other

other
1. For each other, see each 3.
2. other than.
When other is used as a pronoun or adjective, use of other than is straightforward and causes no comment:

• I'd never known anything other than hard times —D. Dears, 1974.

Objections are raised when other in this phrase is forced into the role of adverb (which it does not otherwise have), and Fowler (1926) regarded it as ‘ungrammatical and needless’ when a genuine adverb, otherwise, is available; so in the following example he would have urged use of otherwise than in place of other than:

• Other than at football matches or on coach journeys, people sing less spontaneously than in previous generations —T. Portsmouth, 1992.

However, the grammar of other than is not always so clear-cut, as the following example shows:

• I married her…but it never even occurred to me that our marriage would be other than a marriage in name only —A. Roudybush, 1972.

Is other here an adjective linked to marriage or an adverb linked to be? (The answer is a bit of both.) In AmE, this use goes unnoticed; in BrE it is increasingly common and generally unexceptionable, and often more idiomatic than the awkward alternative otherwise than, but readers should be aware of the caveat attached to it in more pedantic circles.

Modern English usage. 2014.

Look at other dictionaries:

  • Other — Oth er, pron. & a. [AS. [=o][eth]er; akin to OS. [=a][eth]ar, [=o][eth]ar, D. & G. ander, OHG. andar, Icel. annarr, Sw. annan, Dan. anden, Goth. an[thorn]ar, Skr. antara: cf. L. alter; all orig. comparatives: cf. Skr. anya other. [root]180. Cf.… …   The Collaborative International Dictionary of English

  • other — [uth′ər] adj. [ME < OE, akin to Ger ander, Goth anthar < IE * anteros, the other of two (< base * an, there + compar. suffix) > Sans ántara ] 1. being the remaining one or ones of two or more [Bill and the other boys] 2. different or… …   English World dictionary

  • other — O.E. oþer the second, one of the two, other, from P.Gmc. *antharaz (Cf. O.S. athar, O.N. annarr, Ger. ander, Goth. anþar other ), from PIE *an tero , variant of *al tero the other of two (Cf. Lith. antras, Skt. antarah oth …   Etymology dictionary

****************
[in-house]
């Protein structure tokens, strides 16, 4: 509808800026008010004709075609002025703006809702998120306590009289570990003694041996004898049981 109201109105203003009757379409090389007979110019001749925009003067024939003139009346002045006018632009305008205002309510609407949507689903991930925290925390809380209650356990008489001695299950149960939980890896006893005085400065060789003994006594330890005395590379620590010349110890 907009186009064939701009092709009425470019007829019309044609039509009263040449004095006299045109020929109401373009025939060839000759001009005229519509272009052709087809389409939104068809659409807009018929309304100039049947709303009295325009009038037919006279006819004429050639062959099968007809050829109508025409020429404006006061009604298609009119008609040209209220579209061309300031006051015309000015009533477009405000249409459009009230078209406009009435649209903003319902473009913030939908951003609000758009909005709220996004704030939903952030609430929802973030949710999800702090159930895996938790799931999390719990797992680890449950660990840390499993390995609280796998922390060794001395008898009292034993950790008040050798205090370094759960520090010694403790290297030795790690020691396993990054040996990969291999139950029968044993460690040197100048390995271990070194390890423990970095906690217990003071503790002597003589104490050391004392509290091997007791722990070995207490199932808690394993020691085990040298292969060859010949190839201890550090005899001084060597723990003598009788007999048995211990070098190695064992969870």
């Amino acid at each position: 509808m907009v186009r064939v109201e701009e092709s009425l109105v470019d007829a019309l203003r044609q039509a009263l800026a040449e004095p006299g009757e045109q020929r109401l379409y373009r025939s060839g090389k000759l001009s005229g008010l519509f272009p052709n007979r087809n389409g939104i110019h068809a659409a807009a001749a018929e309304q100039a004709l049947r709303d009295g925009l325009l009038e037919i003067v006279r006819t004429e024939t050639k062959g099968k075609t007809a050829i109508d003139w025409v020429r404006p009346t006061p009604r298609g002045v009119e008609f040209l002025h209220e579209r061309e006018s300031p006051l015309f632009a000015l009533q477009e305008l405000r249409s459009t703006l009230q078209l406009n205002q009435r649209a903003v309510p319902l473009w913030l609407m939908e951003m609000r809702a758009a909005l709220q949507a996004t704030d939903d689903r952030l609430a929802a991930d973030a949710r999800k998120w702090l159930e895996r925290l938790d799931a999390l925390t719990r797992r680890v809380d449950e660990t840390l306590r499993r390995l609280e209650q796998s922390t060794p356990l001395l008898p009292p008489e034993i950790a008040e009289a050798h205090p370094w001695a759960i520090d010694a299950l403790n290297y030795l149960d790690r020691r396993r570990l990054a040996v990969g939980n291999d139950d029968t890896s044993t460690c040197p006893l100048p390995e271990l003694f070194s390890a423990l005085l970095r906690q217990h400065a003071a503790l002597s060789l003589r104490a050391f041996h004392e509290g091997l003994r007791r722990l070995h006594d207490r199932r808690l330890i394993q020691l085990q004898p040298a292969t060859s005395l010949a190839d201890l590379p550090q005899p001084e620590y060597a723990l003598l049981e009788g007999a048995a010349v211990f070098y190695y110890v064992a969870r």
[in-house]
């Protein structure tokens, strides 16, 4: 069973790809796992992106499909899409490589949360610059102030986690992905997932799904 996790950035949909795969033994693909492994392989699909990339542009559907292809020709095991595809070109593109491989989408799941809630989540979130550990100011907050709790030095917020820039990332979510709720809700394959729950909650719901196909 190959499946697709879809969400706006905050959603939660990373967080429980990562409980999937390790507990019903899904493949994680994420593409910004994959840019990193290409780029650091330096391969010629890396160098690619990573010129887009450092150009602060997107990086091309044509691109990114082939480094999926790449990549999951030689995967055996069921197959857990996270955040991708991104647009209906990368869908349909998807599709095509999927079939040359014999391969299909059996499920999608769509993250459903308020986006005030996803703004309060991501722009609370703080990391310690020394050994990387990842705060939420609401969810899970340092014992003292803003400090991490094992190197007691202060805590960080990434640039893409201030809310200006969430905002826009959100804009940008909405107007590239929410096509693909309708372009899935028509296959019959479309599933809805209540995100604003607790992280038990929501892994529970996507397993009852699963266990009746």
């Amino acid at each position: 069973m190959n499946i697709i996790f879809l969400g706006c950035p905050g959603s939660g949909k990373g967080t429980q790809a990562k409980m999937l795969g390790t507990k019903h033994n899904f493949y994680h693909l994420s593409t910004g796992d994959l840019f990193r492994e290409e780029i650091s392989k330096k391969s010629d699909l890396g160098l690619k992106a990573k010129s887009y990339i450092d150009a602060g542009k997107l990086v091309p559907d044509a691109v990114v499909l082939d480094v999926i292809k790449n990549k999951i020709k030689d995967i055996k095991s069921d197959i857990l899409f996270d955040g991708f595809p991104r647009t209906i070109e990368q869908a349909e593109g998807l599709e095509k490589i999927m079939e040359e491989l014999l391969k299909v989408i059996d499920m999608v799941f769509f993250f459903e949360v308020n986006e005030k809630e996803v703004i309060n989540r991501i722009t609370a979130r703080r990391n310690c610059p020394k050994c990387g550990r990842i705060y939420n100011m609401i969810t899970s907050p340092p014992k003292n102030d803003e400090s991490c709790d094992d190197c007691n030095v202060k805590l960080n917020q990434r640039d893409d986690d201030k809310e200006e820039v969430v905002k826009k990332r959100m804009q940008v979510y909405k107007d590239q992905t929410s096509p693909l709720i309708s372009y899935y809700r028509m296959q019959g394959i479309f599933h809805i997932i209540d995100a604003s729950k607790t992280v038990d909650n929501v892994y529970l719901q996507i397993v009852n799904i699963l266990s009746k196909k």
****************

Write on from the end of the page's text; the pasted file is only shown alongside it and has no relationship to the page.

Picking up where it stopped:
• other — ► ADJECTIVE & PRONOUN 1) used to refer to a person or thing that is different from one already mentioned or known. 2) additional. 3) alternative of two. 4) those not already mentioned. 5) (usu. the Other) Philosophy & Sociology t …   English terms dictionary

  • Other — Oth er ([u^][th] [ e]r), conj. [See {Or}.] Either; used with other or or for its correlative (as either . . . or are now used). [Obs.] [1913 Webster] Other of chalk, other of glass. Chaucer. [1913 Webster] …   The Collaborative International Dictionary of English

  • Other — Oth er ([u^][th] [ e]r), adv. Otherwise. It shall none other be. Chaucer. If you think other. Shak. [1913 Webster] …   The Collaborative International Dictionary of English

  • other — UK US /ˈʌðər/ adjective ► ACCOUNTING used to describe amounts of money, usually small amounts, that are added together and not listed under a separate name in financial records: »These expenses are included under the headings utilities , taxes ,… …   Financial and business terms

  • other — [adj1] additional, added alternative, another, auxiliary, else, extra, farther, fresh, further, more, new, spare, supplementary; concept 771 Ant. included, related other [adj2] different contrasting, disparate, dissimilar, distant, distinct,… …   New thesaurus

  • other — index additional, alter ego, ancillary (auxiliary) Burton s Legal Thesaurus. William C. Burton. 2006 …   Law dictionary

  • Other — For other uses, see Other (disambiguation). The Other or Constitutive Other (also the verb othering) is a key concept in continental philosophy; it opposes the Same. The Other refers, or attempts to refer, to that which is Other than the initial… …   Wikipedia

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